6. Sparkling Wines: Emilia-Romagna is also known for its production of sparkling wines outside of Lambrusco, including Metodo Classico (traditional method) sparkling wines made from Chardonnay and Pinot Noir grapes.
  7. Sweet Wines: The region produces various sweet wines, including dessert wines made from late-harvested grapes or dried on straw mats, such as the traditional Albana Passito and Cagnina.

These are just some of the prominent wine styles in the Emilia-Romagna wine region. The region's diverse terroir, indigenous grape varieties, and innovative winemaking practices contribute to an ever-expanding range of wine expressions that continue to captivate wine enthusiasts worldwide.


50 - 500 m


700 - 800 mm


Sandy soils predominate, although there are areas with mineral-rich and limestone soils

top varietal

sangiovese, lambrusco, albana, trebbiano

History of wine

Emilia-Romagna is a region steeped in winemaking tradition. The roots of grape cultivation stretch as far back as the 20th and 10th centuries BC. It was during this period that the earliest mentions of Lambrusco and the utilization of the Labrusca variety to produce wine emerged, casting a vine-clad spell over the region.

However, the flourishing wine culture faced a setback in 568 when the Longobard invasions struck, momentarily disrupting viticulture and wine production.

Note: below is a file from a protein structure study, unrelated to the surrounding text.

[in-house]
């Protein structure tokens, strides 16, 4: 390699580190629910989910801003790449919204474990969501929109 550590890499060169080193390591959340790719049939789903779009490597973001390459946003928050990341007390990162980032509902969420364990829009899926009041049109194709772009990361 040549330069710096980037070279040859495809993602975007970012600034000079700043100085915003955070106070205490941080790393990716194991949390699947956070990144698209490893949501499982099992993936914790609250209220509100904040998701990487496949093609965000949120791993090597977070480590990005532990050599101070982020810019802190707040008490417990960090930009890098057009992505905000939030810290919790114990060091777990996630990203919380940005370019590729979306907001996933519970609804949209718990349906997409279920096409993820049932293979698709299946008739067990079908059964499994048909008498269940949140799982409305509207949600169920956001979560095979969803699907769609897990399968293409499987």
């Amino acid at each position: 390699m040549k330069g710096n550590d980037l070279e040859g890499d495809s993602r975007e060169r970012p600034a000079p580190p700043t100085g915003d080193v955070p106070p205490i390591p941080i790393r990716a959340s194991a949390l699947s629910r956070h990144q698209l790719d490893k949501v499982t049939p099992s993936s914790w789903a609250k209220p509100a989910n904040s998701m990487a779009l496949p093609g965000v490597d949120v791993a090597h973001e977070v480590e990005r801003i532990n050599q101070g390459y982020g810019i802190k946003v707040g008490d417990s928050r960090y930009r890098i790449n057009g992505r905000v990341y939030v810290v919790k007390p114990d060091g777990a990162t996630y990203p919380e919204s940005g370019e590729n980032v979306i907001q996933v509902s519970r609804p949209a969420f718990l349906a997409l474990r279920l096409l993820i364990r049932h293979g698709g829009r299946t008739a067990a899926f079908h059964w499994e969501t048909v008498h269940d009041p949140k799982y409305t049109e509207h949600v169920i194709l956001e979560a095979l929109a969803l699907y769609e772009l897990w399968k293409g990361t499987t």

Fast forward to the dawn of the 20th century, when a new chapter began to unfold. Small private estates and growers' cooperatives emerged, shifting the focus of wine production towards a quantitative model. In 1960, the Consorzio Vini Tipici Romagnoli was established, paving the way for Colli Piacentini to be recognized as the first area with DOC status in 1967.

The 1970s marked another milestone in the region's vinous journey with the establishment of the Enoteca Regionale Emilia-Romagna, a testament to the growing appreciation for the region's wines. Finally, in 2011, Emilia-Romagna attained its latest triumph as Romagna joined the ranks with DOC status, solidifying the region's position as a prominent player in the world of wine.

Emilia-Romagna's winemaking narrative weaves together tales of resilience, innovation, and a deep-rooted connection to the land. Today, as you savour the delights of Emilia-Romagna's diverse wines, from the effervescent charm of Lambrusco to the bold expressions of the Labrusca variety, you embark on a sensory journey through time, paying homage to centuries of vinous craftsmanship and the enduring passion of the region's winemakers.